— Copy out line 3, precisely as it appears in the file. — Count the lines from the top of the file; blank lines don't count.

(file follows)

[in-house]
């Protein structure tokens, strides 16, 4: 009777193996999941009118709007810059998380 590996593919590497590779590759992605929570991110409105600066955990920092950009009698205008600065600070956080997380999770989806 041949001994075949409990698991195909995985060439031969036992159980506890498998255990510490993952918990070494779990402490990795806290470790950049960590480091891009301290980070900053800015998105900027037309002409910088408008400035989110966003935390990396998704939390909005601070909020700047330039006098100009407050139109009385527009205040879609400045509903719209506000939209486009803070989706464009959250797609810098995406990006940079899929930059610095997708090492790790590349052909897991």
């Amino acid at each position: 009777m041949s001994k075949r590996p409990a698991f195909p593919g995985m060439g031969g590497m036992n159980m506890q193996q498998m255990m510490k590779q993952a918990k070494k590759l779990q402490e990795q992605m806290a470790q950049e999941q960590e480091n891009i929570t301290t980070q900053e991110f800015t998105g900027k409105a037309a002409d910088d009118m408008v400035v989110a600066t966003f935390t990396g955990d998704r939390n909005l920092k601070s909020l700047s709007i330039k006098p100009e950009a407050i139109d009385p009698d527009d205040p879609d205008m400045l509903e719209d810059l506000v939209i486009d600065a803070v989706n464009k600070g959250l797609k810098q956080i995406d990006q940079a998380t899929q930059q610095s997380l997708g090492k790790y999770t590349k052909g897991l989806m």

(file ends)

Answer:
């Amino acid at each position: 009777m041949s001994k075949r590996p409990a698991f195909p593919g995985m060439g031969g590497m036992n159980m506890q193996q498998m255990m510490k590779q993952a918990k070494k590759l779990q402490e990795q992605m806290a470790q950049e999941q960590e480091n891009i929570t301290t980070q900053e991110f800015t998105g900027k409105a037309a002409d910088d009118m408008v400035v989110a600066t966003f935390t990396g955990d998704r939390n909005l920092k601070s909020l700047s709007i330039k006098p100009e950009a407050i139109d009385p009698d527009d205040p879609d205008m400045l509903e719209d810059l506000v939209i486009d600065a803070v989706n464009k600070g959250l797609k810098q956080i995406d990006q940079a998380t899929q930059q610095s997380l997708g090492k790790y999770t590349k052909g897991l989806m």